The One Tool That Will Cut Your Cooking Time in Half
Whenever anyone asks me what kitchen gadget I can’t live without, I immediately reply, “My food processor.” It’s been my favourite electronic kitchen tool for years, and I use it to make all sorts of dishes, from sauces to smoothies. However, the reason the food processor is a culinary MVP is its ability to cut prep time in half. If you’re smart about how you use your food processor, you can be more efficient in the kitchen. Keep reading to learn seven ways to use the processor to cut down your time in the kitchen.
A food processor can be used to whip ingredients as well. Add heavy cream, sugar, and vanilla extract, then blitz to make whipped cream. The thing that is great about the food processor is you can turn it on and don’t have to stand over it. Let the cream process for a bit, while you plate your apple pie. Whip and season creamy cheeses, like goat and feta, in the food processor and serve with toasted bread and dried fruit for a tasty snack.
Most processors come with a grating tool that speedily grates cheese. Thus, the next time you’re making macaroni and cheese or lasagna or grilled cheese sandwiches for a crowd, use the food processor to grate the cheese. Sure, you could purchase pre-grated cheese, but grating it yourself means you can control the quality of the cheese you use. Homemade macaroni and cheese is so much more delicious when made with aged cheddar, nutty gruyère, and melty fontina versus a store-bought white cheese blend. Since cheese can become soft, stick it in the freezer for about 15 minutes to harden it up before you plan to grate it in the processor.
Remember the tool I mentioned for grating cheese? It can be used to shred vegetables. Shred cabbage and radicchio to make a colourful slaw. Shred carrots to use in a decadent carrot cake with cream cheese frosting. Shred potatoes to make potato pancakes or hash browns. Shred Brussels sprouts to toss in a crunchy salad.
Although it doesn’t blend as well as a powerful blender like the Vitamix, my food processor does a pretty good job of puréeing fruits and vegetables. Make a speedy fruit sauce for ice cream by puréeing ripe berries with a little sugar and water. Turn an avocado into a creamy dip by puréeing it until smooth in the food processor.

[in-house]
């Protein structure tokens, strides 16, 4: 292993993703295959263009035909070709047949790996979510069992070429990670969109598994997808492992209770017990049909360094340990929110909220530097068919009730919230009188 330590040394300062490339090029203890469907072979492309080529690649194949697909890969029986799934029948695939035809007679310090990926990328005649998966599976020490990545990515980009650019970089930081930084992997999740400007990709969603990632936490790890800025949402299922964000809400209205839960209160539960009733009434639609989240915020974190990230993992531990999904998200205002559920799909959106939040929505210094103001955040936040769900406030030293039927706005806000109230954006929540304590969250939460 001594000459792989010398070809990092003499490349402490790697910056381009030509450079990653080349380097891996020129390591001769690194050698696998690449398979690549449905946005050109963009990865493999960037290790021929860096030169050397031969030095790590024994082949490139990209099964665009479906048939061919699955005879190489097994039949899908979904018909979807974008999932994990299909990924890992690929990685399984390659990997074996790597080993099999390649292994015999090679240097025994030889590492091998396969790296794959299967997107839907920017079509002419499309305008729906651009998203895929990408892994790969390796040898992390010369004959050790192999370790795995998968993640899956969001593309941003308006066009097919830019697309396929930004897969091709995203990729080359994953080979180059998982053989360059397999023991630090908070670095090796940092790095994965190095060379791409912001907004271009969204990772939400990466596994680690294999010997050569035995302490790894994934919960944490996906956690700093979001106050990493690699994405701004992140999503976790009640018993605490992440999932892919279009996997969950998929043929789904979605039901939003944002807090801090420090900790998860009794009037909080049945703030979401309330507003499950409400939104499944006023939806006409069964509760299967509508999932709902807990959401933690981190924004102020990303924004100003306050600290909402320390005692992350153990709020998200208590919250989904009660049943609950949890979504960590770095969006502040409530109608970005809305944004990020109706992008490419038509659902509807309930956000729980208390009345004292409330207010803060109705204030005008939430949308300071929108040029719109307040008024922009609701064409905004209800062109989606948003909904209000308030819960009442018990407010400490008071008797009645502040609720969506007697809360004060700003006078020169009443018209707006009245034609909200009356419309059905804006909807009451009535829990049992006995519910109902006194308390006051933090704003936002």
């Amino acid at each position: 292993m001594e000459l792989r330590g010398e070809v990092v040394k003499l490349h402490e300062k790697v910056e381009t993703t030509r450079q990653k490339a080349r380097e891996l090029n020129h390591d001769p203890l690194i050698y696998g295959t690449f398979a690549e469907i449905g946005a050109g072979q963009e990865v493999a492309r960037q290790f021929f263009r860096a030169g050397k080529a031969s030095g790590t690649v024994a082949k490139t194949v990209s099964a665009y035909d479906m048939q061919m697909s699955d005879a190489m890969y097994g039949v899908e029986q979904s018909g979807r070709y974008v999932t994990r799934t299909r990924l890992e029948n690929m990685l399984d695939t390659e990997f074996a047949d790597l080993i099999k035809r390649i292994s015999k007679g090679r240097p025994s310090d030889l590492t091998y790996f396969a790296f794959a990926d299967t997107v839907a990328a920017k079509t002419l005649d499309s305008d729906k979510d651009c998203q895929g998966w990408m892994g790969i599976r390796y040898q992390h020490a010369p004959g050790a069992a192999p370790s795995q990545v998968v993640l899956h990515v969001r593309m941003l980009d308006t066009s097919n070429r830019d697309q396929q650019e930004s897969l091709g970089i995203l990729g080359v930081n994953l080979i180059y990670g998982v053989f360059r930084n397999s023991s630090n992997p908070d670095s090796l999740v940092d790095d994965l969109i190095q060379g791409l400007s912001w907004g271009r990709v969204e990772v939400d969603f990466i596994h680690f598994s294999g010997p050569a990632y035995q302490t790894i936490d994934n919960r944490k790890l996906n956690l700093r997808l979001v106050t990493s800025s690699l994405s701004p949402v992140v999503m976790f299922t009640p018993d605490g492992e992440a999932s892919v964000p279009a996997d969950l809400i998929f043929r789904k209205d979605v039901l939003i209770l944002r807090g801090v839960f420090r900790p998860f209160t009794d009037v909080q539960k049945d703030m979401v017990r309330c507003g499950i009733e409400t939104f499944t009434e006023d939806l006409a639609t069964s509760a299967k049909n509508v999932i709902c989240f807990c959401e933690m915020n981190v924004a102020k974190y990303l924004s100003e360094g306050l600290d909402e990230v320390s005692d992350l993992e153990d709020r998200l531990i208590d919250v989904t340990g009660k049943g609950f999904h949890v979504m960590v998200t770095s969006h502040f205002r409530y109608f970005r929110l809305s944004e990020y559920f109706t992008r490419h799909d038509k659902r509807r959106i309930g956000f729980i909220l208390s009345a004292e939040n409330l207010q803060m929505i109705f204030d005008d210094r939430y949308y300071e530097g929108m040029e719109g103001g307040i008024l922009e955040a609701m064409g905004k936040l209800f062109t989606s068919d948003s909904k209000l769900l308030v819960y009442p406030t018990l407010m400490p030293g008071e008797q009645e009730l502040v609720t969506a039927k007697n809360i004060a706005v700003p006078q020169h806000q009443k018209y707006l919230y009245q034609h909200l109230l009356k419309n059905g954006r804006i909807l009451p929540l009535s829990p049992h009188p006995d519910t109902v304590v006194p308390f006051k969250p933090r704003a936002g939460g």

One of the things I love about the food processor is that you can dump a bunch of random ingredients into it, then mix them all up to create something scrumptious. Toss roasted almonds, basil, mint, feta cheese, garlic, and olive oil into the bowl. Blitz to make a fresh take on pesto. Throw in softened butter, red pepper, parsley, prosciutto, and parmesan cheese. Process together to make a flavorful butter to put on grilled oysters. Combine anchovies with garlic, Dijon mustard, Worcestershire sauce, egg yolk, and olive oil, then mix to make homemade Caesar salad dressing. Food processor pie dough is the only kind of dough that I make: Simply place flour, salt, and frozen butter in the processor. Pulse until it’s combined, then add a little cold water. Pulse some more and you’ll end up with wonderfully flaky pie dough.
You can’t use the food processor to hide something, but you can use it to finely chop spinach, then add this hearty ingredient to dishes without your diners noticing. When I’m cooking for kids, I’ll throw a bunch of spinach into the processor then stir it into meatballs, fish cake patties, and marinara sauce. The kids (or picky adult eaters) won’t know that they are enjoying a serving of spinach with their turkey burgers. Even when I’m making a pizza, I’ll sprinkle a layer of chopped spinach on top of the dough before I cover it with tomato sauce. The food processor allows you to chop a bunch of spinach quickly.
Any time a dish calls for more than two different kinds of chopped vegetables (say a soup that has a base of onions, garlic, carrots, and celery), break out the food processor and let it do the work for you. Dice a carrot with the push of a button in the amount of time it takes you to peel it! Here’s my technique: Peel or wash the vegetable. Slice into 1 1/2–inch chunks. Toss into the food processor; be sure not to overcrowd the processor. If you’re cutting up a lot of vegetables, you will have to do this part in several batches. Pulse the vegetables, taking care not to purée them. You want them chopped, not liquefied. When the veggies are all a uniform-size dice, transfer to a bowl or sauté pan. If you end up with super-big chunks of vegetable, this means that you overfilled the food processor.
Shop a few great food processor options below.
KitchenAid Food Processor Attachment With Commercial Style Dicing Kit ($180)